We have a really good relationship with TransitCenter, one of the country's leading transit advocacy organizations, and they share many of our misgivings with the current approach. We've heralded Houston's recent changes in approach as a major success and questioned Portland's large rail projects for how they've impacted housing affordability. Granted, that's not the standard transit advocate line, but it's not anti-transit (or even transit agnostic).
Here are some more relevant articles about transit that we've published at Strong Towns:
- Yes, This is Transit by Chuck Marohn
- Putting our Towns on the Path Toward Good Public Transit by Rachel Quednau
- Small Bets in Urban Transportation by Daniel Herriges
- Human Transit (an Interview with Jarrett Walker) from the Strong Towns podcast
- Suburban. Comma. Transit. by Johnny Sanphillippo
You seem to suggest we're supporters of the complete streets concept, which we've been pretty vocal about not being and for the exact reasons you suggest: it's not a "bold" move towards car free mobility options. I'm not sure if you've read much of our ongoing #SlowtheCars campaign but it's far bolder than anything Vision Zero is doing.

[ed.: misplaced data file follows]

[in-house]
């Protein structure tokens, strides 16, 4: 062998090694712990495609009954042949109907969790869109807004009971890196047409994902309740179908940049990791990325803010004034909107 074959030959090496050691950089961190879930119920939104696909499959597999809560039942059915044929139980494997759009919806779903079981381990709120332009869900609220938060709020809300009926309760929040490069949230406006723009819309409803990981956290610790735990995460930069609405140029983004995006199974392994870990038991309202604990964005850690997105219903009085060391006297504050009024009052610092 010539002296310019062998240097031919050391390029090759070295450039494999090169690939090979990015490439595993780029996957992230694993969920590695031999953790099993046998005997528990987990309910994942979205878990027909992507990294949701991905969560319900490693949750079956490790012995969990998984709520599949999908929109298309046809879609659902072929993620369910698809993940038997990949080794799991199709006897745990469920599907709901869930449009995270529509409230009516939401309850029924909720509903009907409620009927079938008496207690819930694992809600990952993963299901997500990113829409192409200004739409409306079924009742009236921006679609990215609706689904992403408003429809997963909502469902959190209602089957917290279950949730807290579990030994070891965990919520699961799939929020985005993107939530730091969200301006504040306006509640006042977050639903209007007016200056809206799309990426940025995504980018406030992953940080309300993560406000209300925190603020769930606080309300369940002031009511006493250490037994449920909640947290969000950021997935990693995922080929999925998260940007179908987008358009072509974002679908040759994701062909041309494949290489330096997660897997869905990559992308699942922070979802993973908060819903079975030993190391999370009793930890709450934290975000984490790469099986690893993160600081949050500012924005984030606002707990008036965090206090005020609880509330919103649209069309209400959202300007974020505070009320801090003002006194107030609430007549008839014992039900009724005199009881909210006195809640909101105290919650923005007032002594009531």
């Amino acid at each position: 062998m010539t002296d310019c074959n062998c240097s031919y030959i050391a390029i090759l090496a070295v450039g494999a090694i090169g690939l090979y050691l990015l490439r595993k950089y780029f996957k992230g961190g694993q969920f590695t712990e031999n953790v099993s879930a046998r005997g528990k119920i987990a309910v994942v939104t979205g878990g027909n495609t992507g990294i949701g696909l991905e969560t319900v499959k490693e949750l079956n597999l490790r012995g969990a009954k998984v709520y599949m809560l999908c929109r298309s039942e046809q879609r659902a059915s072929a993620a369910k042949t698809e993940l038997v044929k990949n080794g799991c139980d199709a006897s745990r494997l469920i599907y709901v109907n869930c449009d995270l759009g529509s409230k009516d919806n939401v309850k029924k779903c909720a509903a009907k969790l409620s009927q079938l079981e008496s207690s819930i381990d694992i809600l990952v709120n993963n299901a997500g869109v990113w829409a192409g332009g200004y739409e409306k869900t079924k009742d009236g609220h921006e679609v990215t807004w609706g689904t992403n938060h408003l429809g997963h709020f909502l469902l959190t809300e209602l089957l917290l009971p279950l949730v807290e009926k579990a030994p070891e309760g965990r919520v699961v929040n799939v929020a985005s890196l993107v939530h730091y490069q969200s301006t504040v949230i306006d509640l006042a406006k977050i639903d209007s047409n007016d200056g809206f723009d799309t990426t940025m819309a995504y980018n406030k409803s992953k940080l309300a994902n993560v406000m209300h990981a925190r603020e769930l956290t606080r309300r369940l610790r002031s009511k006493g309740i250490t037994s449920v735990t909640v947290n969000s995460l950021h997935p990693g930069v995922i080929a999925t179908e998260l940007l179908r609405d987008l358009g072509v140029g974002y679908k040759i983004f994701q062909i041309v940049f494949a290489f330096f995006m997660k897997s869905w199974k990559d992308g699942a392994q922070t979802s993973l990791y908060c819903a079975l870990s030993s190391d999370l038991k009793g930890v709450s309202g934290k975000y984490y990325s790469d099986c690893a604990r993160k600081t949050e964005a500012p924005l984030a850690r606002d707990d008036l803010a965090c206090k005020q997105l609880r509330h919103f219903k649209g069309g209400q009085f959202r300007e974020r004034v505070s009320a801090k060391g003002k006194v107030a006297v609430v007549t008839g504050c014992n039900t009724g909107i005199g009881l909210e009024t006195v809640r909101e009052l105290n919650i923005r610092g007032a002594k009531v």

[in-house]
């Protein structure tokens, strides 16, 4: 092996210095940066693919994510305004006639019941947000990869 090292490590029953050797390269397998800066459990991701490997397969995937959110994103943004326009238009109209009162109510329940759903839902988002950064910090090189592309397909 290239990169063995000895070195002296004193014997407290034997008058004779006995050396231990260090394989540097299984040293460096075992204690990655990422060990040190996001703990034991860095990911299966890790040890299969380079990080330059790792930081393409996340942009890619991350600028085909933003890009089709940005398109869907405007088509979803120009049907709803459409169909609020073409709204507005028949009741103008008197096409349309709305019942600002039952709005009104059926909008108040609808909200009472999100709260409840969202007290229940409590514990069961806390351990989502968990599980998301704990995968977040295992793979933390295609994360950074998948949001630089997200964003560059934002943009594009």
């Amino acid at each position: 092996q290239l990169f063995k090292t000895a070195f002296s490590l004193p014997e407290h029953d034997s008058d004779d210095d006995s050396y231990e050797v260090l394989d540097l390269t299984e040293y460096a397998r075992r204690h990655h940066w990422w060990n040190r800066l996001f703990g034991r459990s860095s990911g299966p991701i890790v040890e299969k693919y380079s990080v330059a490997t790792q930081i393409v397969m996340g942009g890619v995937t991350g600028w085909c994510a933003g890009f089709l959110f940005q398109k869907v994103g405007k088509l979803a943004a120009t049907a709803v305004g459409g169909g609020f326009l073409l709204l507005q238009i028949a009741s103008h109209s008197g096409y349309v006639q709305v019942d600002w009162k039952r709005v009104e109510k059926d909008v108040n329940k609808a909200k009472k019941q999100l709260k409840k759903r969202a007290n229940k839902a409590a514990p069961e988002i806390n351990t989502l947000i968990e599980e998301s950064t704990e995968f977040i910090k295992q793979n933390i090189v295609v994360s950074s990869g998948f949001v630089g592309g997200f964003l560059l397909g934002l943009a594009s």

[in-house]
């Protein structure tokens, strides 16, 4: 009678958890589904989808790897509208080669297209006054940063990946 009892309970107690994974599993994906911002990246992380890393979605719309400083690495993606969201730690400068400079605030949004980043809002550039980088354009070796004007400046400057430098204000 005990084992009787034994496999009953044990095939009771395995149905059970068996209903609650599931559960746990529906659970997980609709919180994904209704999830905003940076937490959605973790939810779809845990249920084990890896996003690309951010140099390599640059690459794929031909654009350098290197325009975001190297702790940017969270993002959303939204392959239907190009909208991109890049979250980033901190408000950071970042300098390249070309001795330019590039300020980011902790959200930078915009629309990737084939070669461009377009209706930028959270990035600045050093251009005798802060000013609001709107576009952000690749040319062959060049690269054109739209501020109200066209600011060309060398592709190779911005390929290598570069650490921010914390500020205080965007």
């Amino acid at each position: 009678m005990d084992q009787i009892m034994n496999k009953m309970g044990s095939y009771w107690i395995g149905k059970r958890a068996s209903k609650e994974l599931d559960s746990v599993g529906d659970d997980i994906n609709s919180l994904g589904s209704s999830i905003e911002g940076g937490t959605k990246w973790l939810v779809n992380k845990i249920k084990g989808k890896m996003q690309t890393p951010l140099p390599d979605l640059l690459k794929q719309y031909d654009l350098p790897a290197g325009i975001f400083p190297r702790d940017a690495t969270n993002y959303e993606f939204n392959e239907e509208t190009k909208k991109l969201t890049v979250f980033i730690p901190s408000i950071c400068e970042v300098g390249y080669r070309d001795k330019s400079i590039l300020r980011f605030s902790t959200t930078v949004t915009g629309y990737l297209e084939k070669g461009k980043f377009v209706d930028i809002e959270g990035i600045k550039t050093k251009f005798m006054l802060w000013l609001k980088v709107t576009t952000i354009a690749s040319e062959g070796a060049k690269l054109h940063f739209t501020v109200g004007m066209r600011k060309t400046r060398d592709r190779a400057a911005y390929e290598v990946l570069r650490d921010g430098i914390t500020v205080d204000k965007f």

Here is some of our best work on safe streets:
- Slow the Cars campaign page
- Co-opting Complete Streets by Chuck Marohn
- Is your city pedestrian-unfriendly? by Sarah Kobos
- Do we really care about children? by Chuck Marohn
- An Open Letter to the City of Springfield by Chuck Marohn
- Slowing the Cars in St. Louis by Marielle Brown
- Want community? Build walkability. by Sarah Kobos
The Role of Government
It does seem like your central concern is the one you emphasized -- Government has a role to play -- and, to that, we agree. We don't think that role is being a kingmaker or doing mega-projects, but in setting up systems that allow cities to grow, adapt and change in response to feedback (another word for the demonstrated preferences of people). We're of the belief that this can be done in a system with a very active government or one with a more hands-off government, but it can't be done in an approach that uses Robert Moses methods, even if Jane Jacobs is the (stated) inspiration.
I hope you'll stick with us and be part of our conversation.
The questions from this email-writer were not new to us. We hear them often. What they get at, fundamentally, is what sort of approach we take towards building Strong Towns. Is it one driven by large government funding streams and top-down, cookie cutter programs? No, it's about finding a path to financial resilience that is driven by towns, neighborhoods, and people—and shaped around their needs.
If you value our incremental, adaptive, bottom-up approach to building strong towns, join the movement by becoming a member today.
(Top photo by Strong Towns member Johnny Sanphillippo)